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Thanks for all the replies.

For sure, I will not get a whole house backup generator.

The regular gas generator comes in EPA III and Carb. What are the differences?

https://www.harborfreight.com/engine...enerators.html

Also I read from one of the posts to use a stabilizer in the fuel when storing. Is this safe to store from fire 💥🔥? Is a fuel stabilizer also required if I buy the inverter version?

 
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Old 08-22-20, 04:07 AM
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epa and carb are both emission regulations typically the California regulations are stricter not sure you really have a choice as stores typically will not sell a generator that would not be compliant with your state, for most states epa regulations would be adequate but California and a few others may require the carb emission requirements.
probably a good idea to use a stabilizer.
 
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Old 08-22-20, 05:28 AM
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Yes use a stabilizer if you're going to store the unit with fuel in it (not recommended). Even better is to store it with non-ethanol fuel and a bit of stabilizer (or use aviation fuel and skip stabilizer altogether). All fuel will breakdown over time. A lot depends on the storage conditions. Be sure to keep it full right to the brim, no air space. Or no fuel storage and no possible degradation.
Or you can do what I do. I keep regular fuel in my generator, winter and summer, all year round, and start it once a week without fail. We have occasional power outages at any time of year. Bit of a pain in the middle of winter, but very satisfying knowing it works every time. All my other gas powered items (2 cycle or 4 cycle) I empty completely for winter storage.
 
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Old 08-22-20, 05:32 AM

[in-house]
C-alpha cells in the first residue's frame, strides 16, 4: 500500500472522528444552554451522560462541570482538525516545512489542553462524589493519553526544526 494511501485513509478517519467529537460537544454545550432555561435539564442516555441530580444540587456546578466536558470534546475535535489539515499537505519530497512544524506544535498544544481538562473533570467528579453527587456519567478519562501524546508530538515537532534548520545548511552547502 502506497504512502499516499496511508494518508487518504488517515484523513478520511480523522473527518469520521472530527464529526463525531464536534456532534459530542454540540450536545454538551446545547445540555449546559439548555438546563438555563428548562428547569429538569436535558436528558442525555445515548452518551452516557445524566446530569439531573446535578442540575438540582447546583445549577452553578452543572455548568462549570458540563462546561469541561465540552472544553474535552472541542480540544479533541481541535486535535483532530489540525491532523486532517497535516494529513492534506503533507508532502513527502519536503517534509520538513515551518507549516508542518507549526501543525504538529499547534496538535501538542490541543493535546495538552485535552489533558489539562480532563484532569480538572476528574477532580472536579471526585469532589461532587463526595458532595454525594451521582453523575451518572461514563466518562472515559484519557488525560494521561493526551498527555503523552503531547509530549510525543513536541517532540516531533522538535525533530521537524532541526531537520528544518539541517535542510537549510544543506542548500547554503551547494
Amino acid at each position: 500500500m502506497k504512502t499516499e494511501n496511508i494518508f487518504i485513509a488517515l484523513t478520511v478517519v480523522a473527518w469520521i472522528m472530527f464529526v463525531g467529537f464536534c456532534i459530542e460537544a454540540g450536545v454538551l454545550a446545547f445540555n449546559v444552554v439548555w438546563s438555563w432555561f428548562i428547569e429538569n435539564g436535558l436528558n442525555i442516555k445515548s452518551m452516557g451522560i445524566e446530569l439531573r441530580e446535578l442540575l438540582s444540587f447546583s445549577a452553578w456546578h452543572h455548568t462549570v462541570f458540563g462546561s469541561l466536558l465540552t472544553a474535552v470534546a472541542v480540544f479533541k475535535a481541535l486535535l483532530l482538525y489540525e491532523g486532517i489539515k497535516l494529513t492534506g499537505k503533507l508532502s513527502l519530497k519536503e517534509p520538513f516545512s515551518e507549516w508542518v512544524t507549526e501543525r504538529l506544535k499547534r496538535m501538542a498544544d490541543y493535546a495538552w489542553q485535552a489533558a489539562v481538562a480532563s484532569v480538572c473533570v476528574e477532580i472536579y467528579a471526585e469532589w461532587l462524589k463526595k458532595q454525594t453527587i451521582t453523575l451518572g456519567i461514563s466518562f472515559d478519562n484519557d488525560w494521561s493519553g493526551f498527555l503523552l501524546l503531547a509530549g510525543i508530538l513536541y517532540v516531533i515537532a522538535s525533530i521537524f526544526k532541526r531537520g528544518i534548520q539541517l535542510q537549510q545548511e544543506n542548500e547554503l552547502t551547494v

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to use a stabilizer in the fuel when storing
But I'm telling you guys, stabilizer only keeps gas good for a year, if you are like me and that generator comes out once every 5 years, or more, you better drain it!

I use stabilizer every year but it doesnt last forever!
 
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Old 08-22-20, 06:52 AM
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Thanks for the last three posts. I am still unclear should I get the EPA III or Carb version. They sell both at harbor freight.

As for the storage and stabilizer, very good points!

Norm, where would I get non-ethanol or aviation fuel? Big box stores?

I know I should not run a generator in an enclosed space, including a garage. Is 15 feet from the house or window enough?

Originally Posted by Norm201
Be sure to keep it full right to the brim, no air space.
Is this to prevent from exploding or fire hazard or is it to prevent fuel from going bad?
 
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Old 08-22-20, 07:04 AM
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Norm, where would I get non-ethanol or aviation fuel? Big box stores?

Selected gas stations in your area. Aviation fuel...Small plane airport.

I know I should not run a generator in an enclosed space, including a garage. Is 15 feet from the house or window enough?
Yes as long as the wind does blow back towards house.

Quote:
Originally Posted by Norm201
Be sure to keep it full right to the brim, no air space.
Is this to prevent from exploding or fire hazard or is it to prevent fuel from going bad?
To keep fuel from going bad, And to small extend to prevent spontaneous combustion. Gas is flammable in the vapor state, not in the liquid state. There are experiments that show you can drop a lighted match into a bucket of gasoline and it won't ignite (DO NOT TRY THIS AT HOME).
 
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Old 08-22-20, 08:14 AM
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My generator is the only small engine equipment that I keep fully fueled all year long. It's important to keep the tank full because it extends the life of the gasoline. Everything else gets run dry at the end of whatever season they are used for. I keep the generator tank full and I run it unloaded for an hour every quarter. After I run it I top off the tank. I want a full tank of gas because there may be local shortages during a power outage and running it every quarter gives me some confidence that it will run when I need it.